|Title:||Extended Iterable Unpacking|
|Author:||Georg Brandl <georg at python.org>|
This PEP proposes a change to iterable unpacking syntax, allowing to specify a "catch-all" name which will be assigned a list of all items not assigned to a "regular" name.
An example says more than a thousand words:
>>> a, *b, c = range(5) >>> a 0 >>> c 4 >>> b [1, 2, 3]
Many algorithms require splitting a sequence in a "first, rest" pair. With the new syntax,
first, rest = seq, seq[1:]
is replaced by the cleaner and probably more efficient:
first, *rest = seq
For more complex unpacking patterns, the new syntax looks even cleaner, and the clumsy index handling is not necessary anymore.
Also, if the right-hand value is not a list, but an iterable, it has to be converted to a list before being able to do slicing; to avoid creating this temporary list, one has to resort to
it = iter(seq) first = it.next() rest = list(it)
A tuple (or list) on the left side of a simple assignment (unpacking is not defined for augmented assignment) may contain at most one expression prepended with a single asterisk (which is henceforth called a "starred" expression, while the other expressions in the list are called "mandatory"). This designates a subexpression that will be assigned a list of all items from the iterable being unpacked that are not assigned to any of the mandatory expressions, or an empty list if there are no such items.
For example, if seq is a sliceable sequence, all the following assignments are equivalent if seq has at least two elements:
a, b, c = seq, list(seq[1:-1]), seq[-1] a, *b, c = seq [a, *b, c] = seq
It is an error (as it is currently) if the iterable doesn't contain enough items to assign to all the mandatory expressions.
It is also an error to use the starred expression as a lone assignment target, as in
*a = range(5)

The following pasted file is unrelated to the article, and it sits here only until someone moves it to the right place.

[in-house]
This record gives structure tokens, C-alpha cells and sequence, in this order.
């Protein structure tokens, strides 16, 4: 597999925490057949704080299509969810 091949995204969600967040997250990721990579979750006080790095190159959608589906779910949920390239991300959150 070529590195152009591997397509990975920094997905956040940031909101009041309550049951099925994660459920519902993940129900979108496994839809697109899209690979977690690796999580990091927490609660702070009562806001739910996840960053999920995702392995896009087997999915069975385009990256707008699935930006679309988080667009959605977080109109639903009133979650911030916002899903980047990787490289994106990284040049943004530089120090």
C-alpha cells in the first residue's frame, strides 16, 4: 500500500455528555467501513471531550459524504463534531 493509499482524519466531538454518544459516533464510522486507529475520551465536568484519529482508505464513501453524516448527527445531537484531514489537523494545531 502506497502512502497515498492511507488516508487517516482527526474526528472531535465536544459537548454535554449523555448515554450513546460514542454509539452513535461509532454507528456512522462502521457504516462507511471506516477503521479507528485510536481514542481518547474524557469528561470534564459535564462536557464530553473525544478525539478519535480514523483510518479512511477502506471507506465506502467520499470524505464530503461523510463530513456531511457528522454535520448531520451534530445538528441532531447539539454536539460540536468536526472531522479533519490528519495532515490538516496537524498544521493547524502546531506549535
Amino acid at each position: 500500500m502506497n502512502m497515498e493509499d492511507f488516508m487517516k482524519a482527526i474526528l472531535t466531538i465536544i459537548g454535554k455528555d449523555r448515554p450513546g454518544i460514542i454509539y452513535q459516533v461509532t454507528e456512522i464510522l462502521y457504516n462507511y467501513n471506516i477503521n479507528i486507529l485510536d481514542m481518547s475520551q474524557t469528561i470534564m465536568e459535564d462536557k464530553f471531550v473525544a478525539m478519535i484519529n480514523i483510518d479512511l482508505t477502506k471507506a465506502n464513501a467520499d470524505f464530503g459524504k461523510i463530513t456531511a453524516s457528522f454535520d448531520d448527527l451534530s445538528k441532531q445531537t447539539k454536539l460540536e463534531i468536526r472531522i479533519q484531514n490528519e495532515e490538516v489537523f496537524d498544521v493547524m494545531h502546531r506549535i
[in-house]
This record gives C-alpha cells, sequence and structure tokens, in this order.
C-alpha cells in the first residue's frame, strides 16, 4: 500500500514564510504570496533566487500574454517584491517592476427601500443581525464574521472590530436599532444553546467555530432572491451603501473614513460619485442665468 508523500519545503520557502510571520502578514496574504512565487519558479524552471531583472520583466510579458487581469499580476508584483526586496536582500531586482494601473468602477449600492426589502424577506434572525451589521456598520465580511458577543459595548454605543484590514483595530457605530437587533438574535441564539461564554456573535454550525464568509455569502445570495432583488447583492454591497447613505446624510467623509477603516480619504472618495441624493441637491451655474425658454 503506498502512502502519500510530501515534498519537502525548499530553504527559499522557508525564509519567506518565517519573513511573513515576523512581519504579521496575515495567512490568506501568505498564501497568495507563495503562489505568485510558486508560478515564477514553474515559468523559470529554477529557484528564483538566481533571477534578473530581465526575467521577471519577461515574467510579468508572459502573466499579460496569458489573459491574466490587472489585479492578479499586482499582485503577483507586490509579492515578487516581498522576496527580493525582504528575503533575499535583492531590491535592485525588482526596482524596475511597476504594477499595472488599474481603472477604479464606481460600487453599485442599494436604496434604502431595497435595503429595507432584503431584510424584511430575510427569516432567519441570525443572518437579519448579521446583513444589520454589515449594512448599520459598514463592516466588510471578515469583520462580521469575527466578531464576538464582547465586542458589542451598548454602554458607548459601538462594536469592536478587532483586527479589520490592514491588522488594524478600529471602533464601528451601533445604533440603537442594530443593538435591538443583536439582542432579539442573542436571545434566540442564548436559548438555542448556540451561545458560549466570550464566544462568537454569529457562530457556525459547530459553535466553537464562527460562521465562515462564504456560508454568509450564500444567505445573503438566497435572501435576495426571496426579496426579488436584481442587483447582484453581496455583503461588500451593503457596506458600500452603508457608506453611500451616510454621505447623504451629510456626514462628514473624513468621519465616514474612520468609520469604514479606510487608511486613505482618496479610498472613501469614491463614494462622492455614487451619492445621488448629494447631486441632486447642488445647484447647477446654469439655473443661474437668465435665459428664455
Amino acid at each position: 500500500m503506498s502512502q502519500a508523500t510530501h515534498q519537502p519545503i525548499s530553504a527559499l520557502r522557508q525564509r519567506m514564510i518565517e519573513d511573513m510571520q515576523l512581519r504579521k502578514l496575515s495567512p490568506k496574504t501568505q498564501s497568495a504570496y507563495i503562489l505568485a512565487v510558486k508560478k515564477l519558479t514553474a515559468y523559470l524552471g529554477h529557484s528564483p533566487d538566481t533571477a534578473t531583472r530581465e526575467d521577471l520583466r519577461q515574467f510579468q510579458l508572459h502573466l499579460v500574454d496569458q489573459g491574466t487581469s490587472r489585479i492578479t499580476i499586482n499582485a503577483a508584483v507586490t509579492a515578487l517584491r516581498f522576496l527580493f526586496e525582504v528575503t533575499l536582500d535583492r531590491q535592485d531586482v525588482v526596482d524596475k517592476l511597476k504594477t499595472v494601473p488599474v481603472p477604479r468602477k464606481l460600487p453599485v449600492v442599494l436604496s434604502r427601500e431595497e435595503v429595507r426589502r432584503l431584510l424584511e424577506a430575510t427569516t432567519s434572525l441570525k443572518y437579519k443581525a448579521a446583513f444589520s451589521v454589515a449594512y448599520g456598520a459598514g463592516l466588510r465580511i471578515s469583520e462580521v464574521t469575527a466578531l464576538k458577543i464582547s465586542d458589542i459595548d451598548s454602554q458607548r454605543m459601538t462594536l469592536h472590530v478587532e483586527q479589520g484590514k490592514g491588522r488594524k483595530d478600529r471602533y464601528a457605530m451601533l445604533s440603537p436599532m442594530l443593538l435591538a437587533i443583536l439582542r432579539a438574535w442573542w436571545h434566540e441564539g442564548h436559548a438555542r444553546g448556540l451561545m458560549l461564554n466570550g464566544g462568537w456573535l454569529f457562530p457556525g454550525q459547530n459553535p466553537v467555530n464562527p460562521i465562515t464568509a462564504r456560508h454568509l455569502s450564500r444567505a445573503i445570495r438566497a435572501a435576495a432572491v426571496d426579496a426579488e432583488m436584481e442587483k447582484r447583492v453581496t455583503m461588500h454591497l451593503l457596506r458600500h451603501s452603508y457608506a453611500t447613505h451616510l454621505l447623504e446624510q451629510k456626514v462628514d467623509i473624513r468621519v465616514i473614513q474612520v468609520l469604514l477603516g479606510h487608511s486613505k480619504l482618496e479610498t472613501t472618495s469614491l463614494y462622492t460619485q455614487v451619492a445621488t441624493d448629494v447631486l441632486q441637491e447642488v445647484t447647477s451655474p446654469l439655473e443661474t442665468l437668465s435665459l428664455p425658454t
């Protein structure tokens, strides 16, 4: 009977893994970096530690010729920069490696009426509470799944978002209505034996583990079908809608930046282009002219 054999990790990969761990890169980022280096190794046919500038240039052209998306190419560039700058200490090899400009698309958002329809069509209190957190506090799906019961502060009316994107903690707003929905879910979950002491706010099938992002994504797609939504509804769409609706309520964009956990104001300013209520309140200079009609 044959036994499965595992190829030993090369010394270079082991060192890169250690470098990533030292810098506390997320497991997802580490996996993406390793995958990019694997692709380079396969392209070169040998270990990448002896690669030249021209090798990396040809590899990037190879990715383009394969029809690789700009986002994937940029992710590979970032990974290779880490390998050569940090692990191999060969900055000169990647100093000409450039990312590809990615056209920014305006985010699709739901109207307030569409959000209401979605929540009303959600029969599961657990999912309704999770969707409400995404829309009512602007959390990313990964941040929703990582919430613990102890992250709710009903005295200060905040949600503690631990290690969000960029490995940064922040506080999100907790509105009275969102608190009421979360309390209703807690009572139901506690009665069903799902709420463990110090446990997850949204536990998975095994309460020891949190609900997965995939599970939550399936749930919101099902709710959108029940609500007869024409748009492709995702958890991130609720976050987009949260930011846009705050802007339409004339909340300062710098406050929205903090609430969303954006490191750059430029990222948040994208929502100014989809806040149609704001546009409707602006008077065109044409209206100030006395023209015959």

This, however, is valid syntax:
*a, = range(5)
Note that this proposal also applies to tuples in implicit assignment context, such as in a for statement:
for a, *b in [(1, 2, 3), (4, 5, 6, 7)]: print(b)
would print out
[2, 3] [5, 6, 7]
Starred expressions are only allowed as assignment targets, using them anywhere else (except for star-args in function calls, of course) is an error.
This feature requires a new grammar rule:
star_expr: ['*'] expr
In these two rules, expr is changed to star_expr:
comparison: star_expr (comp_op star_expr)* exprlist: star_expr (',' star_expr)* [',']
A new ASDL expression type Starred is added which represents a starred expression. Note that the starred expression element introduced here is universal and could later be used for other purposes in non-assignment context, such as the yield *iterable proposal.
The compiler is changed to recognize all cases where a starred expression is invalid and flag them with syntax errors.
A new bytecode instruction, UNPACK_EX, is added, whose argument has the number of mandatory targets before the starred target in the lower 8 bits and the number of mandatory targets after the starred target in the upper 8 bits. For unpacking sequences without starred expressions, the old UNPACK_ITERABLE opcode is kept.
The function unpack_iterable() in ceval.c is changed to handle the extended unpacking, via an argcntafter parameter. In the UNPACK_EX case, the function will do the following:
- collect all items for mandatory targets before the starred one
- collect all remaining items from the iterable in a list
- pop items for mandatory targets after the starred one from the list
- push the single items and the resized list on the stack
Shortcuts for unpacking iterables of known types, such as lists or tuples, can be added.
The current implementation can be found at the SourceForge Patch tracker [SFPATCH]. It now includes a minimal test case.
After a short discussion on the python-3000 list , the PEP was accepted by Guido in its current form. Possible changes discussed were:
- Only allow a starred expression as the last item in the exprlist. This would simplify the unpacking code a bit and allow for the starred expression to be assigned an iterator. This behavior was rejected because it would be too surprising.
- Try to give the starred target the same type as the source iterable, for example, b in a, *b = 'hello' would be assigned the string 'ello'. This may seem nice, but is impossible to get right consistently with all iterables.
- Make the starred target a tuple instead of a list. This would be consistent with a function's *args, but make further processing of the result harder.
This document has been placed in the public domain.